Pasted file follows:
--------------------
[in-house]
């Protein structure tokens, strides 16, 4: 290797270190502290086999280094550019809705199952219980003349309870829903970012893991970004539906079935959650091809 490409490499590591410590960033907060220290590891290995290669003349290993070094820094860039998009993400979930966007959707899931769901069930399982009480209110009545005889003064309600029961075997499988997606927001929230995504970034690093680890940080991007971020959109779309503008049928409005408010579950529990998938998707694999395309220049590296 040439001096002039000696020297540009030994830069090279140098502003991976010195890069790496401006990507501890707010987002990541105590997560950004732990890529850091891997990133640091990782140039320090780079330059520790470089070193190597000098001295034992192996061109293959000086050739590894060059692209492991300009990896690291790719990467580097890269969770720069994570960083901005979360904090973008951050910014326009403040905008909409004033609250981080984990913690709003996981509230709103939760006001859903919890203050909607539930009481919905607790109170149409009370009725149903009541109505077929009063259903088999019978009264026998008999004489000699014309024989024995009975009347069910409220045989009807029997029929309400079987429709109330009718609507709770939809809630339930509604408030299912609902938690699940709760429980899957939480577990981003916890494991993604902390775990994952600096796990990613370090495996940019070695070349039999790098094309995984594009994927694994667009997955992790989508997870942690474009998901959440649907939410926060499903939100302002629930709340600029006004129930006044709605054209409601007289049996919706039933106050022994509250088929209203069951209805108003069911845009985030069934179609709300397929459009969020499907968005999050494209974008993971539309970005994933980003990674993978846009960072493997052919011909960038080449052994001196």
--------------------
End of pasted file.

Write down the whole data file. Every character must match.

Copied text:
[in-house]
């Protein structure tokens, strides 16, 4: 290797270190502290086999280094550019809705199952219980003349309870829903970012893991970004539906079935959650091809 490409490499590591410590960033907060220290590891290995290669003349290993070094820094860039998009993400979930966007959707899931769901069930399982009480209110009545005889003064309600029961075997499988997606927001929230995504970034690093680890940080991007971020959109779309503008049928409005408010579950529990998938998707694999395309220049590296 040439001096002039000696020297540009030994830069090279140098502003991976010195890069790496401006990507501890707010987002990541105590997560950004732990890529850091891997990133640091990782140039320090780079330059520790470089070193190597000098001295034992192996061109293959000086050739590894060059692209492991300009990896690291790719990467580097890269969770720069994570960083901005979360904090973008951050910014326009403040905008909409004033609250981080984990913690709003996981509230709103939760006001859903919890203050909607539930009481919905607790109170149409009370009725149903009541109505077929009063259903088999019978009264026998008999004489000699014309024989024995009975009347069910409220045989009807029997029929309400079987429709109330009718609507709770939809809630339930509604408030299912609902938690699940709760429980899957939480577990981003916890494991993604902390775990994952600096796990990613370090495996940019070695070349039999790098094309995984594009994927694994667009997955992790989508997870942690474009998901959440649907939410926060499903939100302002629930709340600029006004129930006044709605054209409601007289049996919706039933106050022994509250088929209203069951209805108003069911845009985030069934179609709300397929459009969020499907968005999050494209974008993971539309970005994933980003990674993978846009960072493997052919011909960038080449052994001196």